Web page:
One day after receiving the U.S. Army's highest accolade, former Staff Sergeant Clint Romesha will not be attending President Barack Obama's State of the Union, despite an invitation from the first lady.
"I've done some soul searching," Romesha told CNN. "As much as a great honor it would be to be a guest of the first lady, it's also kind of hard to break away from the friends and the family and all the great guys here."
Michelle Obama will attend the State of the Union with 25 other guests, including a 102-year-old woman who waited hours in line to vote, a young undocumented immigrant, and a teacher who survived the mass shooting at Sandy Hook elementary school.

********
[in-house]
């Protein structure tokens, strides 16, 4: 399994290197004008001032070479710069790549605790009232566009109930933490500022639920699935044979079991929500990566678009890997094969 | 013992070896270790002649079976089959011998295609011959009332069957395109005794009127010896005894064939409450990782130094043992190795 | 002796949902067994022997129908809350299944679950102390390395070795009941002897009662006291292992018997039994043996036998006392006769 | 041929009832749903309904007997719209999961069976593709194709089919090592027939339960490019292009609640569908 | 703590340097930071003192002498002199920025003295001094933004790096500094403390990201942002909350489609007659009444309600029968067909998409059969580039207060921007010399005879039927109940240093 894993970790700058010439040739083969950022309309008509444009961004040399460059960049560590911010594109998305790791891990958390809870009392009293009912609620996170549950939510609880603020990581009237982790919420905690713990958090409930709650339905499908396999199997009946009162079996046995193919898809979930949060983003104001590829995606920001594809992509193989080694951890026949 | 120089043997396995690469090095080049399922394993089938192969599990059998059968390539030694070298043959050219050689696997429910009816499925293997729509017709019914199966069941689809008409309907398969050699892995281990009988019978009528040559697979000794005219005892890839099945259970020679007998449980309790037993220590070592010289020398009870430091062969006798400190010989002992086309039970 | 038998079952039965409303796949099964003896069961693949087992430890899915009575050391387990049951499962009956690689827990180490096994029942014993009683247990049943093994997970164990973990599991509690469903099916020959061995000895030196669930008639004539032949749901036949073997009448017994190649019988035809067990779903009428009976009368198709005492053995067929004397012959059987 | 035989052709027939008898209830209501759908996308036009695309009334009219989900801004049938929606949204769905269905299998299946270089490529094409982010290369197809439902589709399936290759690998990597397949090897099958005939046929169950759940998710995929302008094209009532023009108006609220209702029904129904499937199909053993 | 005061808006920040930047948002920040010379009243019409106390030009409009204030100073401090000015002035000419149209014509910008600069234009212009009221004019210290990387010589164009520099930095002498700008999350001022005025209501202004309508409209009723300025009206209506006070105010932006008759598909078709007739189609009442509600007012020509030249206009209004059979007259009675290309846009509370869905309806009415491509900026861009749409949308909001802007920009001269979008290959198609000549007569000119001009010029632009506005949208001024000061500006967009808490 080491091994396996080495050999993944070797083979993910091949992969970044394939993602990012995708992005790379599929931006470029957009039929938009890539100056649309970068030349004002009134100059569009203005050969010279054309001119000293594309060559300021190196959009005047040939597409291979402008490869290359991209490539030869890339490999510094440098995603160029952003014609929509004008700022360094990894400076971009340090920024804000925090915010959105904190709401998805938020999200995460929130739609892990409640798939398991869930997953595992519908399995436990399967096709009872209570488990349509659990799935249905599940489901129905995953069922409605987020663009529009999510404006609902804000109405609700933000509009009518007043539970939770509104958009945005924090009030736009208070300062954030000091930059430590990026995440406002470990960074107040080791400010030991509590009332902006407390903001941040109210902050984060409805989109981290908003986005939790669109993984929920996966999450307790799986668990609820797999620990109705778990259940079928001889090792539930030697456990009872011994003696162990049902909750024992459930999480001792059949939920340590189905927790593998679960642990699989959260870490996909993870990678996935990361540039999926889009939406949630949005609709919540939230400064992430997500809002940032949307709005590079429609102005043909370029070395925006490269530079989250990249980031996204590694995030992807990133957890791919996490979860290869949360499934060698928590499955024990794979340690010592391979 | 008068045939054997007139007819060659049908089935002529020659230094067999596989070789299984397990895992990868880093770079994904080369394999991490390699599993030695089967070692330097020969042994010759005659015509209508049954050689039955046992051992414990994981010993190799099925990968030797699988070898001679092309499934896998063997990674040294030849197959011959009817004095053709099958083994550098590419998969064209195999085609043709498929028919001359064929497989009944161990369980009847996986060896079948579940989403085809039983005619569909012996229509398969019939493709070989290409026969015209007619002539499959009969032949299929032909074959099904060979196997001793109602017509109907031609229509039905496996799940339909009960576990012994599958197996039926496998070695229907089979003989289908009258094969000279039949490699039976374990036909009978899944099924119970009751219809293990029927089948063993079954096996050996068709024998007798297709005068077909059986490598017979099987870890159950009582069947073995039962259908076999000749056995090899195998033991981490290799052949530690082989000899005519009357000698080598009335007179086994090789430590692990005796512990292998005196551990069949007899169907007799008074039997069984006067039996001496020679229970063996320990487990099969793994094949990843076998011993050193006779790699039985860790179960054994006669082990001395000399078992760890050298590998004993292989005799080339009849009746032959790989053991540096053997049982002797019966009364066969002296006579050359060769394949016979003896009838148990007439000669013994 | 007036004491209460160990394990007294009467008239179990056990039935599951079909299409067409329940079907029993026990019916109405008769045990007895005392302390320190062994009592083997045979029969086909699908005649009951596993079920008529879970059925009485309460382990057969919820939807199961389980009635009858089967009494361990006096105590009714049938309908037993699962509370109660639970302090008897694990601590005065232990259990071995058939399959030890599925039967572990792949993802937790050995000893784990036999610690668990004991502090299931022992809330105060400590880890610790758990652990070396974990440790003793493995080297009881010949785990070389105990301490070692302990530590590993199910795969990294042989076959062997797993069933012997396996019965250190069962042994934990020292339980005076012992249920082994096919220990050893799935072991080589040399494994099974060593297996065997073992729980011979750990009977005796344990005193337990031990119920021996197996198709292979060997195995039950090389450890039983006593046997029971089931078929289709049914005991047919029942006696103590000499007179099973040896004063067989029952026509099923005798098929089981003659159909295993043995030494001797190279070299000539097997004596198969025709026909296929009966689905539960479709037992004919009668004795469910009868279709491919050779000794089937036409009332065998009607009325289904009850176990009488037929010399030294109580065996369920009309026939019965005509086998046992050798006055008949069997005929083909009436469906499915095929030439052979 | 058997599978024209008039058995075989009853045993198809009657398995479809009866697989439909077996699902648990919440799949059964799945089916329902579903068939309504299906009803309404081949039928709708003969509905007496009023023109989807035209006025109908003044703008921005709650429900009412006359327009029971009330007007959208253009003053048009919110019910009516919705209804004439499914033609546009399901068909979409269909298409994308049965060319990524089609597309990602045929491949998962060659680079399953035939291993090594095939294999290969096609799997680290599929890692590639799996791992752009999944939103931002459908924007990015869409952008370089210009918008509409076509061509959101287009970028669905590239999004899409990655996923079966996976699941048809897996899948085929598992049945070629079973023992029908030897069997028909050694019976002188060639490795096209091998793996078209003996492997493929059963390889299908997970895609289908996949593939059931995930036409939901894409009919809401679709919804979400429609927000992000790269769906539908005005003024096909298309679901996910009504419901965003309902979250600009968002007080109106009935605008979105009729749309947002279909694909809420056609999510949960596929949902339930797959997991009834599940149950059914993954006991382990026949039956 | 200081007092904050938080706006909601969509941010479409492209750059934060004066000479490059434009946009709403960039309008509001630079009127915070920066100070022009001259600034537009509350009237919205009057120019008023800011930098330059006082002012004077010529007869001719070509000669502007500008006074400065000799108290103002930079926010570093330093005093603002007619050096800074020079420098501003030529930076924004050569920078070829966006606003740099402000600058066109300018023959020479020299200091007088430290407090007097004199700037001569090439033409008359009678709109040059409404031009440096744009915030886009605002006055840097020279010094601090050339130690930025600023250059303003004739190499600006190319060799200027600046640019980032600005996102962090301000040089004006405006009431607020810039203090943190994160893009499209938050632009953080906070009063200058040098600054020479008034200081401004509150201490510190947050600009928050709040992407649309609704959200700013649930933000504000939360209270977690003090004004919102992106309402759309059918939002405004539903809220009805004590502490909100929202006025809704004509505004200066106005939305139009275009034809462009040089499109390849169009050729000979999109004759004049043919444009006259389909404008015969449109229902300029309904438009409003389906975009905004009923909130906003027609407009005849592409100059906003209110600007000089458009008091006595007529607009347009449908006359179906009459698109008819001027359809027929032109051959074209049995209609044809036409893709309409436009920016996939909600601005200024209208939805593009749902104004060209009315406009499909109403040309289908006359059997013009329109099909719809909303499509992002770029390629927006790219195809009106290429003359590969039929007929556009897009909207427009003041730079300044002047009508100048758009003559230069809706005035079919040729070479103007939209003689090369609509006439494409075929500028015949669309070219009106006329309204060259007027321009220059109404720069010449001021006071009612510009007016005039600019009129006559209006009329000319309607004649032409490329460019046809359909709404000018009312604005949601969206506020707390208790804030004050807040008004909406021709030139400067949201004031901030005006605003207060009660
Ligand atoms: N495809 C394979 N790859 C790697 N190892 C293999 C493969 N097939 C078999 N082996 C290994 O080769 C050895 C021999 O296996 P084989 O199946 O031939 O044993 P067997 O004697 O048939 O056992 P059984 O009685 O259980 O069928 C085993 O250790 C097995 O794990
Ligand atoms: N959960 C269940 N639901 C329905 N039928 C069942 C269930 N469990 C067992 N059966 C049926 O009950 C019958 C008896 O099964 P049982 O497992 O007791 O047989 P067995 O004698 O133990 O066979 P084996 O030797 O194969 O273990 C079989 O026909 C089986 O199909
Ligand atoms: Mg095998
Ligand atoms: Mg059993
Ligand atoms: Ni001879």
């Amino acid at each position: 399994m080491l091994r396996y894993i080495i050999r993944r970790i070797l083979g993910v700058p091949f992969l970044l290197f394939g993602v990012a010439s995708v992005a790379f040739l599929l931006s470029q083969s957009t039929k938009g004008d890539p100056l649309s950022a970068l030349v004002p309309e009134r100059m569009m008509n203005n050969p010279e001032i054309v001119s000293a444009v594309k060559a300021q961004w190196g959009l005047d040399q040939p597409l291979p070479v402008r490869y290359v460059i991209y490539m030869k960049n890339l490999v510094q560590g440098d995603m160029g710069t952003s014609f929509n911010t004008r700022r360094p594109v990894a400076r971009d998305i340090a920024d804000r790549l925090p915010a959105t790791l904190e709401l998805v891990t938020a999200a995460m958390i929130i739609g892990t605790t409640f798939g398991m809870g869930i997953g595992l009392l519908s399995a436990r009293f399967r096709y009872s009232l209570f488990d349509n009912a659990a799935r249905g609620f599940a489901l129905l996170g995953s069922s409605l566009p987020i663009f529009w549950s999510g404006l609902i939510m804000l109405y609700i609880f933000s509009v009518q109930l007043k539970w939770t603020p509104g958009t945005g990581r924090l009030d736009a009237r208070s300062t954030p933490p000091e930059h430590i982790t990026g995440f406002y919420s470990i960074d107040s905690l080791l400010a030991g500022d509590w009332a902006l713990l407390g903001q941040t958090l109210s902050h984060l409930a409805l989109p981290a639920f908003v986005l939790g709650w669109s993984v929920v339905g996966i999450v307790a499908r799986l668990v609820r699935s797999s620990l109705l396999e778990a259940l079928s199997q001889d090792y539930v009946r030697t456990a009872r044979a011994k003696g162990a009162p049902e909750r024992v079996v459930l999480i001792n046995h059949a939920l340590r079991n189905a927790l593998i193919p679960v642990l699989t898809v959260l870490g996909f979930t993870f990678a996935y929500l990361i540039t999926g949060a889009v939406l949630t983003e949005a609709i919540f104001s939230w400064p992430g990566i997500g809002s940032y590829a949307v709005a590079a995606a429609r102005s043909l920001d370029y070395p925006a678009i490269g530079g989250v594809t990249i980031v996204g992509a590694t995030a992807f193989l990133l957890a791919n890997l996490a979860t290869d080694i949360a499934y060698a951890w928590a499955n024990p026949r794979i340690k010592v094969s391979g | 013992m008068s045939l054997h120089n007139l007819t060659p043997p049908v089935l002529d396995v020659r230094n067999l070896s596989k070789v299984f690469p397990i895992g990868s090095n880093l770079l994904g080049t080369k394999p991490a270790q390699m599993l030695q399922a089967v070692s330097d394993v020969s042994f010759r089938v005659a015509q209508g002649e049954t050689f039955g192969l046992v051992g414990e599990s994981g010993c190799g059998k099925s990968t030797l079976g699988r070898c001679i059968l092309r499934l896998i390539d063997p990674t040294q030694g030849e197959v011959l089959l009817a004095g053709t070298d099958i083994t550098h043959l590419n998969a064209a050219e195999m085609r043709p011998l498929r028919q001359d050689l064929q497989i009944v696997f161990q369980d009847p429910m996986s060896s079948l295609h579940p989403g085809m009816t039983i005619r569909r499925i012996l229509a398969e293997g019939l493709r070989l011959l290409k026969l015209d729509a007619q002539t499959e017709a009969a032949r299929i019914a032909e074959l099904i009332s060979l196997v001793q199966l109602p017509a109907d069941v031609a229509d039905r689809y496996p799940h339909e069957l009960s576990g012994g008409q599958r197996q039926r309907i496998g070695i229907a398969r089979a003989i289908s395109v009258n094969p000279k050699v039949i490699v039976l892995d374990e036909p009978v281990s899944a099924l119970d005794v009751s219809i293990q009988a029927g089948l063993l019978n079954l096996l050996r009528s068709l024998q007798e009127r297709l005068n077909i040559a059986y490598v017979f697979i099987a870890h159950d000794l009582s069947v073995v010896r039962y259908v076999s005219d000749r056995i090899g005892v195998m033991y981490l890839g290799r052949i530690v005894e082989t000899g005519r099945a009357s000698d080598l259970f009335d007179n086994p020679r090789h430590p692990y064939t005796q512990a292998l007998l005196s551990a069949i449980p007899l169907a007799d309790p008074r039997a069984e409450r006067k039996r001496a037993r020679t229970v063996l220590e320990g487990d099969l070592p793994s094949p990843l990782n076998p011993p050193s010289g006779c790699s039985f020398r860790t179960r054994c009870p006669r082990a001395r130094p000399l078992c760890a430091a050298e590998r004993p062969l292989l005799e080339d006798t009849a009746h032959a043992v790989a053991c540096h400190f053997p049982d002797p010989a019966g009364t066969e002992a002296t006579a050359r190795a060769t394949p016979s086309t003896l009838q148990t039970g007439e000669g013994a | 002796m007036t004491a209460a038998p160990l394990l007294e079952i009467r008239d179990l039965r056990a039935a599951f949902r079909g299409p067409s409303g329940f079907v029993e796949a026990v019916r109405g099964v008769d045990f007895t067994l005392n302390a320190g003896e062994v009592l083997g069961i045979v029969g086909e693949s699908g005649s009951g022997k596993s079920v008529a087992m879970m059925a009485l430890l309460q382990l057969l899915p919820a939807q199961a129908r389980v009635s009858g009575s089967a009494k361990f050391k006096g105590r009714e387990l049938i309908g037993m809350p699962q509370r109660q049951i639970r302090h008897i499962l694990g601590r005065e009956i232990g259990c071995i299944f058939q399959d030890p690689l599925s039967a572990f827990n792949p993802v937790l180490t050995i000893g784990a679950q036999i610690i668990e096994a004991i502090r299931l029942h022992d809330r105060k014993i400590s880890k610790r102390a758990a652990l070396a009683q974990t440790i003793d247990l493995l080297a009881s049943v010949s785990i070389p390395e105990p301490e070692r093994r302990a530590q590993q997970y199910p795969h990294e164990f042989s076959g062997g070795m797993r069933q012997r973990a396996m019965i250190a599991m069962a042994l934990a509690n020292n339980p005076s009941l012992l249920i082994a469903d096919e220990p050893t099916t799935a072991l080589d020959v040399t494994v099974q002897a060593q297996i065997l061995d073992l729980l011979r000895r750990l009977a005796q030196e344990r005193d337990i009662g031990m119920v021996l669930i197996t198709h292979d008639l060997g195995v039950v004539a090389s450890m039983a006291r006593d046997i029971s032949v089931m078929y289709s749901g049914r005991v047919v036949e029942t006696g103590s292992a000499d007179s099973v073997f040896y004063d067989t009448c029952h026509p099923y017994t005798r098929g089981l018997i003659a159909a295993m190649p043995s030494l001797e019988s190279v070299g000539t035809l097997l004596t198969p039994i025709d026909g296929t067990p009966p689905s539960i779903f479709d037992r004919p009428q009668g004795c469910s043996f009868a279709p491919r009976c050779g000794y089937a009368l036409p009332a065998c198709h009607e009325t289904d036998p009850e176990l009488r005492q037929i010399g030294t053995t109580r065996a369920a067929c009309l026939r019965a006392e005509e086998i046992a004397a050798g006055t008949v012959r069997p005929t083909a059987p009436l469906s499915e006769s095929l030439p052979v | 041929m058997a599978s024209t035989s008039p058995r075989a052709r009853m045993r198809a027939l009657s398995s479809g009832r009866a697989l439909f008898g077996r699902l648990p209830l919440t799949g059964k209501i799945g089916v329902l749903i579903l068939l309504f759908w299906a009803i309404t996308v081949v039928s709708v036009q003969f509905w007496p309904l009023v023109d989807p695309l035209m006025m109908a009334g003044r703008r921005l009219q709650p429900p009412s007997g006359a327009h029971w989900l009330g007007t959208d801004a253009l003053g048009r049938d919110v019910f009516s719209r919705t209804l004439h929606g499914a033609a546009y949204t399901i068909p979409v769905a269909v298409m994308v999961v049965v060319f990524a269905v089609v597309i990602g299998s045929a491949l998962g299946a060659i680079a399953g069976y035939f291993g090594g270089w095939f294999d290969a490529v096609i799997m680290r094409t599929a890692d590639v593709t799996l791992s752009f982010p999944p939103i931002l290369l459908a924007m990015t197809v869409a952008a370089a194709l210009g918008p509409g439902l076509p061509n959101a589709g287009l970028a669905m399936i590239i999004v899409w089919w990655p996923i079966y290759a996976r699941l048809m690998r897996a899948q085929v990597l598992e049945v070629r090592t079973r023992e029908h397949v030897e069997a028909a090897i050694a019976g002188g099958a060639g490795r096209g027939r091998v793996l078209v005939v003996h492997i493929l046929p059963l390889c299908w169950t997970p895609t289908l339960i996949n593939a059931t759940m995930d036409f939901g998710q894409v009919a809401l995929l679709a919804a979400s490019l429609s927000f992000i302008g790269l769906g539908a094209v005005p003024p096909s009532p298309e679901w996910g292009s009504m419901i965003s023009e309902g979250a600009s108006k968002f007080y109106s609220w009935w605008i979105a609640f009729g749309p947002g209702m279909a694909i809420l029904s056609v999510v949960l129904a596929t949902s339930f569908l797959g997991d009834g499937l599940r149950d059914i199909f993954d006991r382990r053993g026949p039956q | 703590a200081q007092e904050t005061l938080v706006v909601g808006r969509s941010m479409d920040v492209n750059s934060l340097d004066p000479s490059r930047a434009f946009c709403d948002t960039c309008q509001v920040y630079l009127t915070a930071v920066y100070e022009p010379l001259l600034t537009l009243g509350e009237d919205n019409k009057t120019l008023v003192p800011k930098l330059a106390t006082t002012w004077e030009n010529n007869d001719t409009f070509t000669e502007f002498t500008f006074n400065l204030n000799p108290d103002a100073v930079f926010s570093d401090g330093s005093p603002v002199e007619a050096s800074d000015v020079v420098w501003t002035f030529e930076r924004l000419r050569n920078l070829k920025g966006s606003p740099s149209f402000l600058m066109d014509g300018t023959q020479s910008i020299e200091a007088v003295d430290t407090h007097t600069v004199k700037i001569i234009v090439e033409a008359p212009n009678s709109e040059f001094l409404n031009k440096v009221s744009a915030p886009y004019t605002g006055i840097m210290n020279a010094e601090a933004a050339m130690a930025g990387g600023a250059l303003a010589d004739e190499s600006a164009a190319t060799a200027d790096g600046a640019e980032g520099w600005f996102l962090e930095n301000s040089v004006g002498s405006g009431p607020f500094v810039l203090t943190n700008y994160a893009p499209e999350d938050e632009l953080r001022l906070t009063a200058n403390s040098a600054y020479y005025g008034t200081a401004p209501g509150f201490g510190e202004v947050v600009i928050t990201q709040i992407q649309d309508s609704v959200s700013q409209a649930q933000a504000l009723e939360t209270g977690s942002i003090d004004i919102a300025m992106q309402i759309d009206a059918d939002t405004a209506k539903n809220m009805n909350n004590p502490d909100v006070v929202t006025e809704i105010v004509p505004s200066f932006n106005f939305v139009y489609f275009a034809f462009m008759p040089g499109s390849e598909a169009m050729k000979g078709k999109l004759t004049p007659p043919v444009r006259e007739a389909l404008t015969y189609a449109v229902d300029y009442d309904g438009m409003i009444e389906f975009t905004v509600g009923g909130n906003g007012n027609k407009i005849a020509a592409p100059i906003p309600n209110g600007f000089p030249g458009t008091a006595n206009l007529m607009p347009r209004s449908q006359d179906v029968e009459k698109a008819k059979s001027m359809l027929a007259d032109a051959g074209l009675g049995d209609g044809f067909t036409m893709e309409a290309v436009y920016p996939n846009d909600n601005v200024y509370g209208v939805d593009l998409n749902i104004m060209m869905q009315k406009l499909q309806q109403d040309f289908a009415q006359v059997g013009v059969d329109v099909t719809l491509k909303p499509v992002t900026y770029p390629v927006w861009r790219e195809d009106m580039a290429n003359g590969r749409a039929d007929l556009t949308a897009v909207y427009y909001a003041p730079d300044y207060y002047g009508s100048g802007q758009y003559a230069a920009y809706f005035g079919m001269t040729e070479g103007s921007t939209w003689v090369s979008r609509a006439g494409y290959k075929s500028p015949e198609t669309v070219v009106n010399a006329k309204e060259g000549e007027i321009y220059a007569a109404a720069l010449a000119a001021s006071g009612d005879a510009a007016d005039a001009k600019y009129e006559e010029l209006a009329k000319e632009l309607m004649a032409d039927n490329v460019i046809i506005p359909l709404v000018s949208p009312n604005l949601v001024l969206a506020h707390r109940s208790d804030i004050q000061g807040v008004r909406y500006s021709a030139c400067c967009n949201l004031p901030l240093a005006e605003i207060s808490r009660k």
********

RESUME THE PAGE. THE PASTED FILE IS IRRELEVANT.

According to the New York Times, Romesha is only the fourth living U.S. soldier from the War in Afghanistan to receive the honor. He said he felt conflicted about the award, recalling the friends who were injured or died during his time in the Army.
"The joy comes from recognition for us doing our job on distant battlefields, but is countered by the constant reminder of the loss of our battle buddies," Romesha said upon accepting the award.
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CORRECTION: A previous version of this story incorrectly stated that Romesha was only the fourth living person to receive a Medal of Honor. Romesha was in fact the fourth living U.S. soldier who served in Afghanistan to earn the award.